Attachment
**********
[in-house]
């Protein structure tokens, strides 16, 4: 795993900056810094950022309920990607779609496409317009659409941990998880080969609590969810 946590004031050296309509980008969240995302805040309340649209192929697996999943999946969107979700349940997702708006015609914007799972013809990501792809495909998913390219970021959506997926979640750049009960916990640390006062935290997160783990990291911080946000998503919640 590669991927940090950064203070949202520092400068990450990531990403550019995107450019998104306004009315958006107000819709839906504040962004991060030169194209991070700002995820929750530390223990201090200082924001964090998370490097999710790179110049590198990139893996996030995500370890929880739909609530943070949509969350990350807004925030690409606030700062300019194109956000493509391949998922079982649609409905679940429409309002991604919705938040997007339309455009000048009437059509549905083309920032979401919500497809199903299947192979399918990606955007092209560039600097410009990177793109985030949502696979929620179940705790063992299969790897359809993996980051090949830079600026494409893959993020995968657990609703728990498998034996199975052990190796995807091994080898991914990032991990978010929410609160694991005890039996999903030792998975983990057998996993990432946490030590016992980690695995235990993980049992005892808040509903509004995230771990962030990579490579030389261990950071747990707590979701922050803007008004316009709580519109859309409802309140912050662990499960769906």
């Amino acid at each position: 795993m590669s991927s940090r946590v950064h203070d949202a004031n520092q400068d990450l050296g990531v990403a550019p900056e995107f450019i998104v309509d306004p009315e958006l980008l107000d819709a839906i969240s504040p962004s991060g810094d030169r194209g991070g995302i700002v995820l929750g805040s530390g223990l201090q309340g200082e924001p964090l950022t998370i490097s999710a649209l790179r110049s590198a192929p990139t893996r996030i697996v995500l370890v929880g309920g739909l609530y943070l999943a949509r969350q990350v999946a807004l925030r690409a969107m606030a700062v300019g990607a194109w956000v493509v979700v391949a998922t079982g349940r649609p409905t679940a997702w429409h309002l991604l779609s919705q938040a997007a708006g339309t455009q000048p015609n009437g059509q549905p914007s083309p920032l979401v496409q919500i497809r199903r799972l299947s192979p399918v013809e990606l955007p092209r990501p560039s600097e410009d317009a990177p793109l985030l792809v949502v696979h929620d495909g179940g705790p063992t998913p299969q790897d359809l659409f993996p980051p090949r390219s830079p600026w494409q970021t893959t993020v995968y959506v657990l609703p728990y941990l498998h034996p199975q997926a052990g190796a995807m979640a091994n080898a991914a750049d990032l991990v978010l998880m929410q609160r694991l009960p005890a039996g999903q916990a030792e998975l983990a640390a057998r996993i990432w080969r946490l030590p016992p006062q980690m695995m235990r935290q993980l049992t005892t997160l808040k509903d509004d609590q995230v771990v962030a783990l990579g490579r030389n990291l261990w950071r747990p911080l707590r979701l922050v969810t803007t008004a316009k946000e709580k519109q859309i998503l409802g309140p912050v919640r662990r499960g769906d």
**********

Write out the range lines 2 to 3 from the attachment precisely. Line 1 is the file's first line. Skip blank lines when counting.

């Protein structure tokens, strides 16, 4: 795993900056810094950022309920990607779609496409317009659409941990998880080969609590969810 946590004031050296309509980008969240995302805040309340649209192929697996999943999946969107979700349940997702708006015609914007799972013809990501792809495909998913390219970021959506997926979640750049009960916990640390006062935290997160783990990291911080946000998503919640 590669991927940090950064203070949202520092400068990450990531990403550019995107450019998104306004009315958006107000819709839906504040962004991060030169194209991070700002995820929750530390223990201090200082924001964090998370490097999710790179110049590198990139893996996030995500370890929880739909609530943070949509969350990350807004925030690409606030700062300019194109956000493509391949998922079982649609409905679940429409309002991604919705938040997007339309455009000048009437059509549905083309920032979401919500497809199903299947192979399918990606955007092209560039600097410009990177793109985030949502696979929620179940705790063992299969790897359809993996980051090949830079600026494409893959993020995968657990609703728990498998034996199975052990190796995807091994080898991914990032991990978010929410609160694991005890039996999903030792998975983990057998996993990432946490030590016992980690695995235990993980049992005892808040509903509004995230771990962030990579490579030389261990950071747990707590979701922050803007008004316009709580519109859309409802309140912050662990499960769906």
């Amino acid at each position: 795993m590669s991927s940090r946590v950064h203070d949202a004031n520092q400068d990450l050296g990531v990403a550019p900056e995107f450019i998104v309509d306004p009315e958006l980008l107000d819709a839906i969240s504040p962004s991060g810094d030169r194209g991070g995302i700002v995820l929750g805040s530390g223990l201090q309340g200082e924001p964090l950022t998370i490097s999710a649209l790179r110049s590198a192929p990139t893996r996030i697996v995500l370890v929880g309920g739909l609530y943070l999943a949509r969350q990350v999946a807004l925030r690409a969107m606030a700062v300019g990607a194109w956000v493509v979700v391949a998922t079982g349940r649609p409905t679940a997702w429409h309002l991604l779609s919705q938040a997007a708006g339309t455009q000048p015609n009437g059509q549905p914007s083309p920032l979401v496409q919500i497809r199903r799972l299947s192979p399918v013809e990606l955007p092209r990501p560039s600097e410009d317009a990177p793109l985030l792809v949502v696979h929620d495909g179940g705790p063992t998913p299969q790897d359809l659409f993996p980051p090949r390219s830079p600026w494409q970021t893959t993020v995968y959506v657990l609703p728990y941990l498998h034996p199975q997926a052990g190796a995807m979640a091994n080898a991914a750049d990032l991990v978010l998880m929410q609160r694991l009960p005890a039996g999903q916990a030792e998975l983990a640390a057998r996993i990432w080969r946490l030590p016992p006062q980690m695995m235990r935290q993980l049992t005892t997160l808040k509903d509004d609590q995230v771990v962030a783990l990579g490579r030389n990291l261990w950071r747990p911080l707590r979701l922050v969810t803007t008004a316009k946000e709580k519109q859309i998503l409802g309140p912050v919640r662990r499960g769906d």